Brian Feroldi: It really is and that is something that you're going to have to take in mind when you're looking at this company's financials because the company reports gross transaction value, and that figure in the most recent quarter was actually $80 million up 60 percent, but they only recorded revenue of $65 million. There is a difference between those two depending on how much money they are actually sharing with those ride partners and to your point, the gross margin here has improved dramatically because of their decision to go with fleet managers. Now, one thing I will point out about this company is they really try and highlight gross margin before depreciation and say, look how wonderful this number is. To me, I call [inaudible 02:44:08] on that. This is a company you absolutely have to factor in depreciation given the shelf life of these products. Don't look at adjusted gross margin and be wowed here. Focus on the actual gross margin that accounts for depreciation because that is a major expense for this business.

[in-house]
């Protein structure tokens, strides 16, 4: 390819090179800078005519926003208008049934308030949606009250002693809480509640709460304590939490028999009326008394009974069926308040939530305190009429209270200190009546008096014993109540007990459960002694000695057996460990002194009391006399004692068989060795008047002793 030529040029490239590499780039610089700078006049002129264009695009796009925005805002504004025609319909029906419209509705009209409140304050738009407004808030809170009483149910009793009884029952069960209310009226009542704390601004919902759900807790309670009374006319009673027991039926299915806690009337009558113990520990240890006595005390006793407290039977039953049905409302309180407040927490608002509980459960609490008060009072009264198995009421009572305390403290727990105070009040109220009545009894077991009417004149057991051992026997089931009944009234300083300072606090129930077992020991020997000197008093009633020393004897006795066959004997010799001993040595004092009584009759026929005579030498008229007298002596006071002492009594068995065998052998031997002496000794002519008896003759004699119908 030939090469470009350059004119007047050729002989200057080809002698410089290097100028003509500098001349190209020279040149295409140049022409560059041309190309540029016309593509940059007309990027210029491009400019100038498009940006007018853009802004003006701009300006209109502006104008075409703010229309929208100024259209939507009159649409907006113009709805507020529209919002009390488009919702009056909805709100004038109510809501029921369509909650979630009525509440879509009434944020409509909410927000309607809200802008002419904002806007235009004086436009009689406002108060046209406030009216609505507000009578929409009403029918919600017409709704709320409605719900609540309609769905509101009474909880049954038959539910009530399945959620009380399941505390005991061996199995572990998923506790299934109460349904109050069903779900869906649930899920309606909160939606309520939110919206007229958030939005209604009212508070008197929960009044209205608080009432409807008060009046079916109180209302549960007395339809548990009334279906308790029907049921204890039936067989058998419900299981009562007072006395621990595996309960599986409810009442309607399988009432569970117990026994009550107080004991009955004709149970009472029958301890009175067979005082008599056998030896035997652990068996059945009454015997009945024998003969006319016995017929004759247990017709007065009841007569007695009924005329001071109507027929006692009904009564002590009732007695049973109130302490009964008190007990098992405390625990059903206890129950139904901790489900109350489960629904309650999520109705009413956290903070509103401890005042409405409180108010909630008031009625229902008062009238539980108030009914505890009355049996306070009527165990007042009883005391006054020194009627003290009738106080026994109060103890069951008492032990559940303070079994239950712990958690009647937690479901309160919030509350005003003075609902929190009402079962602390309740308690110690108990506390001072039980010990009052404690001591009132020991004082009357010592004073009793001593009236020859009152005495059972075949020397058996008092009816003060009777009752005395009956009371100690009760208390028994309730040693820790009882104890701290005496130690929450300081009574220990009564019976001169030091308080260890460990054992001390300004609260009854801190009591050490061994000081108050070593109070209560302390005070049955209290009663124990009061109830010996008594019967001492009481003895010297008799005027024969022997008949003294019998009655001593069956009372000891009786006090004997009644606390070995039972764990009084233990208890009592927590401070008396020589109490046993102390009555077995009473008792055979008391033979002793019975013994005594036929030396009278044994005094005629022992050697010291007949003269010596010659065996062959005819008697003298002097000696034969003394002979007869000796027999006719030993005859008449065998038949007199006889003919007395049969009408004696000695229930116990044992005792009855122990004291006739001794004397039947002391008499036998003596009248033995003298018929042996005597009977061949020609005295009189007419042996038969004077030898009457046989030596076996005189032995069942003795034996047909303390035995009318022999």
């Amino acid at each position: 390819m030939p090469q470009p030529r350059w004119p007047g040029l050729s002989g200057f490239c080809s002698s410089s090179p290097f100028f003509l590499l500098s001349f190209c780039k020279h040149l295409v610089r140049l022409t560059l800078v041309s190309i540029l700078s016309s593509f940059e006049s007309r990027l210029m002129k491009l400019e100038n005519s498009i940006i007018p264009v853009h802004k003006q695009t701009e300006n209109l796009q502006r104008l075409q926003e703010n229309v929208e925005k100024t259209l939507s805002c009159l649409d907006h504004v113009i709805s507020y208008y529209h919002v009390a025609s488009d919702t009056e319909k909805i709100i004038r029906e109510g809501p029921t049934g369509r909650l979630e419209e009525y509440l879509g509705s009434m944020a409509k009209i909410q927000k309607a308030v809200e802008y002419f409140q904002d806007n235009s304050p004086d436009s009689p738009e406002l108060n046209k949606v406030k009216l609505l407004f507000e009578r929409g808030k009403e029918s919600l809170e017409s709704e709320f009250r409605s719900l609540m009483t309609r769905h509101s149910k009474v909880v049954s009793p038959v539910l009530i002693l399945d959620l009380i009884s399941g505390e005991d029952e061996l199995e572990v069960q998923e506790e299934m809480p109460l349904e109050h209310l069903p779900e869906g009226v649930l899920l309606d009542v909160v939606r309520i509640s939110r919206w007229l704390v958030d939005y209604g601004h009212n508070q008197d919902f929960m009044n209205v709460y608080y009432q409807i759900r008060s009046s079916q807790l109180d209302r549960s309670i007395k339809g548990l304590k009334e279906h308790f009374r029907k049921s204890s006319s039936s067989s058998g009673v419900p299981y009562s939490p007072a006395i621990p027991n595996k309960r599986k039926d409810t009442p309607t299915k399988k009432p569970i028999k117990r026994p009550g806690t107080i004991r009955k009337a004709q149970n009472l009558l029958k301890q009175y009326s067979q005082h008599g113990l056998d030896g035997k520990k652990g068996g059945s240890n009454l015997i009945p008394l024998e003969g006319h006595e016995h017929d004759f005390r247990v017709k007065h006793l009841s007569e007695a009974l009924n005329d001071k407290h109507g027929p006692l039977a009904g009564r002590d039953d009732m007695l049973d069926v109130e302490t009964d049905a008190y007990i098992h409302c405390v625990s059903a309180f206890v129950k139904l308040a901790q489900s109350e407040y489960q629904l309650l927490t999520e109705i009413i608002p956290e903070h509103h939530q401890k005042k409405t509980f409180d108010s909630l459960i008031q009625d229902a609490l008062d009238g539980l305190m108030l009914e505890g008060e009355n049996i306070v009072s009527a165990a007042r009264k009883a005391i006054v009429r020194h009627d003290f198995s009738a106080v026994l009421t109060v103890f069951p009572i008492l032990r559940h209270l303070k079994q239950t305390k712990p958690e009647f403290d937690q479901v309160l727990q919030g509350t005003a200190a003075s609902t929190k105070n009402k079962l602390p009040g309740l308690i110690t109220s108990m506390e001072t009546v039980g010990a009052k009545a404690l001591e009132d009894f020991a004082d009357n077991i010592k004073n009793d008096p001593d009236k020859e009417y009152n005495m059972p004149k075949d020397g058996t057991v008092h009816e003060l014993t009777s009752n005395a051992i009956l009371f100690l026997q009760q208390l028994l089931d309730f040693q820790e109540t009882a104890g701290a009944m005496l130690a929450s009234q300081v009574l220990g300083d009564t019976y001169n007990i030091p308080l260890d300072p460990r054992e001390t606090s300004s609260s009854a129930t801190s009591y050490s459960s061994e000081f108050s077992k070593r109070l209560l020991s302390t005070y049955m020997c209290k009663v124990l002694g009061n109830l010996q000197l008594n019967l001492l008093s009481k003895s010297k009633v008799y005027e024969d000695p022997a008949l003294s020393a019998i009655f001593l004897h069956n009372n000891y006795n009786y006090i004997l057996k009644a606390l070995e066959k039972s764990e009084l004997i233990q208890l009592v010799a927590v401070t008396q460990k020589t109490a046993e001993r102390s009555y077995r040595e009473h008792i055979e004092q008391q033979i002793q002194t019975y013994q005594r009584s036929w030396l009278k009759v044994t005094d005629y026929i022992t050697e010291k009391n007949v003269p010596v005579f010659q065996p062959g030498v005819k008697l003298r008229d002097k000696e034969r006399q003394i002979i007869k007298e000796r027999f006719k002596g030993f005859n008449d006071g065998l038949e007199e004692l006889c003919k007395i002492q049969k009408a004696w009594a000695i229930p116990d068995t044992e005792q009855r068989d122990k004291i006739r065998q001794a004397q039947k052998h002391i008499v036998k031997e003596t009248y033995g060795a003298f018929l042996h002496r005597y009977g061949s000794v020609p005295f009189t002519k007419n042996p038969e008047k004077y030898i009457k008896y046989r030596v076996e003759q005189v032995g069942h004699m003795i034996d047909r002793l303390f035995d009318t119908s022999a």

Dylan Lewis: That's a great point, Brian. I will say, I have a lot of experience firsthand seeing scooters out in the wild in Washington DC, and there are a lot of people who are good stewards of their electric scooters. They put them where they're supposed to be, but there are a lot of times where I see them ditched on the side of the road, thrown into a bush or left in a pile rocks or whatever it might be. People are not necessarily taking care of these the way they would their own property and that means that the fleet management is huge and it also means that until we see that stabilize, we've seen that the life of these vehicles has improved over time as they've been more involved in design process. It just a necessary part of looking at this business. To ignore it would be silly.
Brian Feroldi: I think this number can continue to improve over time as new versions of this come out and perhaps if they discover that at some riders have a history of trashing their devices, maybe they would lock them out and just get them out from being a customer altogether. I think there is room for this number to improve, but the key point is you have to factor in depreciation when you are looking at this company income statement.